The Mormon social media world as well as realms beyond have been abuzz the last couple of days about a blog post written by "A Well-Behaved Mormon Woman" about the hidden gay agenda in Disney's Frozen.
My response to this woman, as well as to many, many other Mormons and conservative Christians is condensed from a post I wrote a year and a half ago. It is based on a well-known scripture that is very well-known within the Mormon community and that has unfortunately, like many other scriptures, been used as a weapon of hate and intolerance. Here is the scripture:
"Woe unto them that call evil good, and good evil;
that put darkness for light, and light for darkness;
that put bitter for sweet, and sweet for bitter!"
~ Isaiah 5:20
This scripture has often - many times - been used to condemn what are perceived as "wicked" practices and trends in society, as well as to defend LDS Church doctrine, policies and practices. Those who have different views from the Church - or from certain Church members - are perceived as calling evil good, of putting darkness for light and bitter for sweet.
On the other hand, those who criticize certain doctrine, policies and practices of the Church are perceived as calling good evil, of calling that which is light, darkness, and of calling that which is sweet, bitter.
These kinds of attitudes are deliberately fostered within the LDS Church (as well as in many other conservative Christian denominations) with respect to many issues and teachings. Mormons are taught to view themselves as both guardians of virtue and recipients of the mockery of the prideful world (e.g., in Lehi's Dream). This view tends to promote self-righteousness and a rigid, skewed and frankly uncharitable world view, justified by scriptures such as Isaiah 5:20.
But I'd like to turn this scripture around, looking at the Church's teachings about homosexuality and family. I'd like to suggest that it is the Church (through its doctrines, practices and policies that have in turn affected the attitudes of millions of Church members), that has called good, evil.
For most of its history, in fact until just recently, the Church taught that those who experience feelings of attraction to members of their own sex were depraved, in grave danger of hellfire. Men and women, but primarily men, were (and are) labeled and judged based on a single (but very important) characteristic - their sexual orientation.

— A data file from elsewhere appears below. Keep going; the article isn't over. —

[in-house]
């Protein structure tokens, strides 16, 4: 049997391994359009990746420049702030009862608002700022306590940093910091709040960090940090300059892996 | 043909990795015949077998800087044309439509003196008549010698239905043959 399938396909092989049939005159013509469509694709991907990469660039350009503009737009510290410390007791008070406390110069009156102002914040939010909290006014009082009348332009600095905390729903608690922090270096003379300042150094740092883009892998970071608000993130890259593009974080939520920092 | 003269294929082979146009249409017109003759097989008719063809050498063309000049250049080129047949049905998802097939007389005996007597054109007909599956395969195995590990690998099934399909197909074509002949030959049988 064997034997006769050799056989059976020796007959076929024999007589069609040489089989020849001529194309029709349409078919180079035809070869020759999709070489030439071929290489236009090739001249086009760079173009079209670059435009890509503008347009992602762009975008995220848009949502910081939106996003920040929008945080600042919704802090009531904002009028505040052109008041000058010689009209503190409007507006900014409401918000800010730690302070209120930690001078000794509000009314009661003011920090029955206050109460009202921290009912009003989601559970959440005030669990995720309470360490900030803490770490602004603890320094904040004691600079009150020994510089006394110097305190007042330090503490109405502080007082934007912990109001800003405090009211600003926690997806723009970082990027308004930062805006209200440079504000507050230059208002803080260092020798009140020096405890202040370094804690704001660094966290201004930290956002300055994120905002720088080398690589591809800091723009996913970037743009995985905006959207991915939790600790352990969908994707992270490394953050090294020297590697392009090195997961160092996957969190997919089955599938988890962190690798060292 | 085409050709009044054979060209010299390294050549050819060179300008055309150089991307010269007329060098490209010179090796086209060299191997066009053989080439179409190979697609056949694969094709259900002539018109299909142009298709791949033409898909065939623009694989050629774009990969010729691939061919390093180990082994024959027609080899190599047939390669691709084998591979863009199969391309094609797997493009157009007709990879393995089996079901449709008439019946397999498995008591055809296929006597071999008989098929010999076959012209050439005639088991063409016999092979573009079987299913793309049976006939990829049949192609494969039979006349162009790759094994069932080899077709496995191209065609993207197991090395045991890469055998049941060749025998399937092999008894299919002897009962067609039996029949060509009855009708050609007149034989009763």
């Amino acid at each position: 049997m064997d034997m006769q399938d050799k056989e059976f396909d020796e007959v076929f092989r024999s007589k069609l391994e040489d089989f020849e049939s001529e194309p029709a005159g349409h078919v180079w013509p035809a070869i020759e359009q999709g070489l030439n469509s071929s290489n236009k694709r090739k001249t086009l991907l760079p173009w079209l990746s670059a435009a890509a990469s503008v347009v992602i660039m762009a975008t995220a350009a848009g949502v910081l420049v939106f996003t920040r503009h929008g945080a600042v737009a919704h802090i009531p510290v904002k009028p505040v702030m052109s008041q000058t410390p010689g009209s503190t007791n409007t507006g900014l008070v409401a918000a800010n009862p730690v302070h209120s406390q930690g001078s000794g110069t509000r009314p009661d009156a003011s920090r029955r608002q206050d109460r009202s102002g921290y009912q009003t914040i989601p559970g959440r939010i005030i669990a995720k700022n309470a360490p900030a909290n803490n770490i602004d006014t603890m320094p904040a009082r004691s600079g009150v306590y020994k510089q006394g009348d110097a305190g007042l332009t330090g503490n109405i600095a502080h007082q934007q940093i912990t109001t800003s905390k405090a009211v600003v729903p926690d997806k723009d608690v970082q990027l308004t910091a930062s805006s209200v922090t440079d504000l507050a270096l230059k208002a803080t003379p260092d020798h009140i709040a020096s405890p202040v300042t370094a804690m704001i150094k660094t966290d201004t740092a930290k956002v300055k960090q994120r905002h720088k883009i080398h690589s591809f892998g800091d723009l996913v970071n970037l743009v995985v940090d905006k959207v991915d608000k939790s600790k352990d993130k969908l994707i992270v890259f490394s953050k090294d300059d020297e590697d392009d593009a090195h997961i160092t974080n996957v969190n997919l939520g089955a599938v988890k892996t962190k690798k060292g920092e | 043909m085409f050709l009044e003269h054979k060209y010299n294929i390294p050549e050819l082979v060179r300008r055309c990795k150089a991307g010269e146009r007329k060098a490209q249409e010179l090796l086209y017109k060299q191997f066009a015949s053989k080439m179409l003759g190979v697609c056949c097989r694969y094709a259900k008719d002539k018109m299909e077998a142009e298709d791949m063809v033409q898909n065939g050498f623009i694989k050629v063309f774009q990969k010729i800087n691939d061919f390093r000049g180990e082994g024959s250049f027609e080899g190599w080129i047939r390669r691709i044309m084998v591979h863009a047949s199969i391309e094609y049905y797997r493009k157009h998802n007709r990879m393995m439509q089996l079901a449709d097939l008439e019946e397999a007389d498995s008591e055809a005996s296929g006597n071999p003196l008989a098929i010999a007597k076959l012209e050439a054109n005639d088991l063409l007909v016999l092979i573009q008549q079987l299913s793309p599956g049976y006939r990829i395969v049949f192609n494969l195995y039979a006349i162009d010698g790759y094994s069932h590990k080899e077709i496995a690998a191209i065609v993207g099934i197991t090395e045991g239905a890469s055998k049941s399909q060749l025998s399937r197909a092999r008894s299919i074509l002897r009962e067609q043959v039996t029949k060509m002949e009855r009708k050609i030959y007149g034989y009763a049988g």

Any other "redeeming" qualities of such persons that were/are "virtuous, lovely or of good report," were ignored. Such people were/are "evil," and it wouldn't do for them to be considered "good." They had to change from "evil" to "good." Any pronouncement that gays are just as good as other people (or just as bad), that homosexuality is not a moral issue, was calling evil, good; and any criticism leveled at the Church for its teachings on homosexuality was essentially calling good, evil.
The Church teaches and has always taught that "acting" on one's gay sexual orientation is a sin and bad. And this is not limited to actual sex. It applies to any other type of feelings or displays of affection that, with respect to a heterosexual relationship, would be considered healthy, appropriate and in no way a violation of the law of chastity - but with respect to a same-sex relationship is wrong. In fact, there is no such thing as a same-sex "relationship" in the Church - at least nothing that could be considered "good." Mormon gays are expected to be not only celibate sexually, but celibate emotionally as well.
And as to gay relationships, gay partnerships and gay marriage, the Church's stance was pretty well stated recently by Elder Boyd Packer when he referred to same-sex marriages and partnerships as "Satan's counterfeit for marriage." Any claim that such relationships were anything but bad was calling evil good, and any criticism of the Church's stance in this regard is calling good evil.
But I think it is time to turn Isaiah around. The Church - and most pointedly for present purposes, the Well-Behaved Mormon Woman - is calling something that is good, evil. It is labeling something that is full of light, darkness. It is claiming that something that is sweet, bitter.
Thankfully, more and more people are realizing that not only the LDS Church, but many other conservative Christian denominations, pundits and political groups are, I believe, under Isaiah's condemnation. More and more people are realizing that what they had taught to regard as evil is nothing of the sort; that their sons, daughters, brothers, sisters, fathers, mothers are not the people that others would portray them to be; that these people's relationships are based on love, commitment and dignity - not depraved sexuality as they had been taught.
And when they see love for what it truly is, when they give themselves permission to act on the love they have for their gay family members, they in turn are blessed with that same love and are enabled to better view the world as a place of goodness, sweetness and light, rather than a vale of evil, bitterness and darkness.
"He hath shewed thee, O man, what is good;
and what doth the LORD require of thee,
but to do justly, and to love mercy,
and to walk humbly with thy God?"
~ Micah 6:8